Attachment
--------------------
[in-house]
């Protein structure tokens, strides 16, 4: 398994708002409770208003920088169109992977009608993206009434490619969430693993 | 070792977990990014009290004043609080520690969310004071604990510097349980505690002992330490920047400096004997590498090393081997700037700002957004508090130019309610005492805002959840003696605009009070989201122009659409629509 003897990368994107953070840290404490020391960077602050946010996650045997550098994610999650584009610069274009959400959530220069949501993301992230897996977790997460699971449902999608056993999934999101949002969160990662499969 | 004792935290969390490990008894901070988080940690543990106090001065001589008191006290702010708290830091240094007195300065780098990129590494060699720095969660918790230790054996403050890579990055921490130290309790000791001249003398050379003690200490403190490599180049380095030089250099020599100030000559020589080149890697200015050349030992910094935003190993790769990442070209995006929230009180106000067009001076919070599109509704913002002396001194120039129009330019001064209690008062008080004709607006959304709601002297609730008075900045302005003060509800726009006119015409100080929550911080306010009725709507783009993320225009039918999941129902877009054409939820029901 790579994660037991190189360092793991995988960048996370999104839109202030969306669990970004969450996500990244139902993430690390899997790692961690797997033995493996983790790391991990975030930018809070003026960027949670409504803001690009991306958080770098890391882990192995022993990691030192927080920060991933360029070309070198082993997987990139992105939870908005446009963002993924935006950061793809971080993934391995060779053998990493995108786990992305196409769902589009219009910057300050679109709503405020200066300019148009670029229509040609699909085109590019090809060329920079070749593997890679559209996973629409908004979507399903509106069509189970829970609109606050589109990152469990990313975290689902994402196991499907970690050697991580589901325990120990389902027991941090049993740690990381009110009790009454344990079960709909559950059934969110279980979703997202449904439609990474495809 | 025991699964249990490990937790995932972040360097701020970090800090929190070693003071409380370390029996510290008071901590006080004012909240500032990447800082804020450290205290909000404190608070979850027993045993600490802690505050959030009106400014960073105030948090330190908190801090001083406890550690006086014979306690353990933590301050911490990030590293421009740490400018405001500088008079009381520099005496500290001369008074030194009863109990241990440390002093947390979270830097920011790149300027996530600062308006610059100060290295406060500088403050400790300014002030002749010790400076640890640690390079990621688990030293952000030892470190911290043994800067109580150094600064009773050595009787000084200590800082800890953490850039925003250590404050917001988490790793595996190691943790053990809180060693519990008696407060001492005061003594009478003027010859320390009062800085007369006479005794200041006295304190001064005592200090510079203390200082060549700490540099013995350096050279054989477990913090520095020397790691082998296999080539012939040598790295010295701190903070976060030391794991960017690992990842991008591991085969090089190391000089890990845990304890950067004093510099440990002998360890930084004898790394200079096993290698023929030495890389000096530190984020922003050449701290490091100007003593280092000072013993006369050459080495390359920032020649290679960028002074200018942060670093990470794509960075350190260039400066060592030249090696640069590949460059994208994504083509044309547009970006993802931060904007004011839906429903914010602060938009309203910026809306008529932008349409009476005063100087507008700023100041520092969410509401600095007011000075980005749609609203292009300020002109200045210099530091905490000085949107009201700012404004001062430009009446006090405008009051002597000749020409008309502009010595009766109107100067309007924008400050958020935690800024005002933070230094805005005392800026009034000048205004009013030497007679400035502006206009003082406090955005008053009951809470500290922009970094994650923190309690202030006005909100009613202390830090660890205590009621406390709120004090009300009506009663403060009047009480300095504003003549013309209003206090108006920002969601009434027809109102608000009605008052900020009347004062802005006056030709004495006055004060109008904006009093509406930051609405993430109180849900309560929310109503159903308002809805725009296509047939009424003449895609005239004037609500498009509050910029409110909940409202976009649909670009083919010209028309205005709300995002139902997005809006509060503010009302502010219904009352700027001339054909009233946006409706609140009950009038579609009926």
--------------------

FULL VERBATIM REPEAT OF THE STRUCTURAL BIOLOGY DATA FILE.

[in-house]
């Protein structure tokens, strides 16, 4: 398994708002409770208003920088169109992977009608993206009434490619969430693993 | 070792977990990014009290004043609080520690969310004071604990510097349980505690002992330490920047400096004997590498090393081997700037700002957004508090130019309610005492805002959840003696605009009070989201122009659409629509 003897990368994107953070840290404490020391960077602050946010996650045997550098994610999650584009610069274009959400959530220069949501993301992230897996977790997460699971449902999608056993999934999101949002969160990662499969 | 004792935290969390490990008894901070988080940690543990106090001065001589008191006290702010708290830091240094007195300065780098990129590494060699720095969660918790230790054996403050890579990055921490130290309790000791001249003398050379003690200490403190490599180049380095030089250099020599100030000559020589080149890697200015050349030992910094935003190993790769990442070209995006929230009180106000067009001076919070599109509704913002002396001194120039129009330019001064209690008062008080004709607006959304709601002297609730008075900045302005003060509800726009006119015409100080929550911080306010009725709507783009993320225009039918999941129902877009054409939820029901 790579994660037991190189360092793991995988960048996370999104839109202030969306669990970004969450996500990244139902993430690390899997790692961690797997033995493996983790790391991990975030930018809070003026960027949670409504803001690009991306958080770098890391882990192995022993990691030192927080920060991933360029070309070198082993997987990139992105939870908005446009963002993924935006950061793809971080993934391995060779053998990493995108786990992305196409769902589009219009910057300050679109709503405020200066300019148009670029229509040609699909085109590019090809060329920079070749593997890679559209996973629409908004979507399903509106069509189970829970609109606050589109990152469990990313975290689902994402196991499907970690050697991580589901325990120990389902027991941090049993740690990381009110009790009454344990079960709909559950059934969110279980979703997202449904439609990474495809 | 025991699964249990490990937790995932972040360097701020970090800090929190070693003071409380370390029996510290008071901590006080004012909240500032990447800082804020450290205290909000404190608070979850027993045993600490802690505050959030009106400014960073105030948090330190908190801090001083406890550690006086014979306690353990933590301050911490990030590293421009740490400018405001500088008079009381520099005496500290001369008074030194009863109990241990440390002093947390979270830097920011790149300027996530600062308006610059100060290295406060500088403050400790300014002030002749010790400076640890640690390079990621688990030293952000030892470190911290043994800067109580150094600064009773050595009787000084200590800082800890953490850039925003250590404050917001988490790793595996190691943790053990809180060693519990008696407060001492005061003594009478003027010859320390009062800085007369006479005794200041006295304190001064005592200090510079203390200082060549700490540099013995350096050279054989477990913090520095020397790691082998296999080539012939040598790295010295701190903070976060030391794991960017690992990842991008591991085969090089190391000089890990845990304890950067004093510099440990002998360890930084004898790394200079096993290698023929030495890389000096530190984020922003050449701290490091100007003593280092000072013993006369050459080495390359920032020649290679960028002074200018942060670093990470794509960075350190260039400066060592030249090696640069590949460059994208994504083509044309547009970006993802931060904007004011839906429903914010602060938009309203910026809306008529932008349409009476005063100087507008700023100041520092969410509401600095007011000075980005749609609203292009300020002109200045210099530091905490000085949107009201700012404004001062430009009446006090405008009051002597000749020409008309502009010595009766109107100067309007924008400050958020935690800024005002933070230094805005005392800026009034000048205004009013030497007679400035502006206009003082406090955005008053009951809470500290922009970094994650923190309690202030006005909100009613202390830090660890205590009621406390709120004090009300009506009663403060009047009480300095504003003549013309209003206090108006920002969601009434027809109102608000009605008052900020009347004062802005006056030709004495006055004060109008904006009093509406930051609405993430109180849900309560929310109503159903308002809805725009296509047939009424003449895609005239004037609500498009509050910029409110909940409202976009649909670009083919010209028309205005709300995002139902997005809006509060503010009302502010219904009352700027001339054909009233946006409706609140009950009038579609009926």